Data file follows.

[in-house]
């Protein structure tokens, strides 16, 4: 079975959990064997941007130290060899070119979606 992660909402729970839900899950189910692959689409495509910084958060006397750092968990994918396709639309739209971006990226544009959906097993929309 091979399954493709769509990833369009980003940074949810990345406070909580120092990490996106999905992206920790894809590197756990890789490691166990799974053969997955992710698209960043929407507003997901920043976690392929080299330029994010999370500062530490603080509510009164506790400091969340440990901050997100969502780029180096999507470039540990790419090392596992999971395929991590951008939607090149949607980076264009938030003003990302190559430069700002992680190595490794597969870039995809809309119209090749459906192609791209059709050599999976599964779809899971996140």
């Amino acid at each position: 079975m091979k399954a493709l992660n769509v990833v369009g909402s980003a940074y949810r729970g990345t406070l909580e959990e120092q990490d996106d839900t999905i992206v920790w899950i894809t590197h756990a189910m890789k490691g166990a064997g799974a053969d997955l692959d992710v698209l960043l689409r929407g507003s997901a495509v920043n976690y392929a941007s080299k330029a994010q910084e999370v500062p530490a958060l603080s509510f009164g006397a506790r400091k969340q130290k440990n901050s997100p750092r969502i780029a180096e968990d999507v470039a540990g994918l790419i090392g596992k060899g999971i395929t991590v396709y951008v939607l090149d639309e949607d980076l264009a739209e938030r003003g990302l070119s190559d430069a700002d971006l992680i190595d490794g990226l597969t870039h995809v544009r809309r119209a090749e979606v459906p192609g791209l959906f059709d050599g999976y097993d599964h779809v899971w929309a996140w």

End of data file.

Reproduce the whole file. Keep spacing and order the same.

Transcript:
[in-house]
């Protein structure tokens, strides 16, 4: 079975959990064997941007130290060899070119979606 992660909402729970839900899950189910692959689409495509910084958060006397750092968990994918396709639309739209971006990226544009959906097993929309 091979399954493709769509990833369009980003940074949810990345406070909580120092990490996106999905992206920790894809590197756990890789490691166990799974053969997955992710698209960043929407507003997901920043976690392929080299330029994010999370500062530490603080509510009164506790400091969340440990901050997100969502780029180096999507470039540990790419090392596992999971395929991590951008939607090149949607980076264009938030003003990302190559430069700002992680190595490794597969870039995809809309119209090749459906192609791209059709050599999976599964779809899971996140």
């Amino acid at each position: 079975m091979k399954a493709l992660n769509v990833v369009g909402s980003a940074y949810r729970g990345t406070l909580e959990e120092q990490d996106d839900t999905i992206v920790w899950i894809t590197h756990a189910m890789k490691g166990a064997g799974a053969d997955l692959d992710v698209l960043l689409r929407g507003s997901a495509v920043n976690y392929a941007s080299k330029a994010q910084e999370v500062p530490a958060l603080s509510f009164g006397a506790r400091k969340q130290k440990n901050s997100p750092r969502i780029a180096e968990d999507v470039a540990g994918l790419i090392g596992k060899g999971i395929t991590v396709y951008v939607l090149d639309e949607d980076l264009a739209e938030r003003g990302l070119s190559d430069a700002d971006l992680i190595d490794g990226l597969t870039h995809v544009r809309r119209a090749e979606v459906p192609g791209l959906f059709d050599g999976y097993d599964h779809v899971w929309a996140w």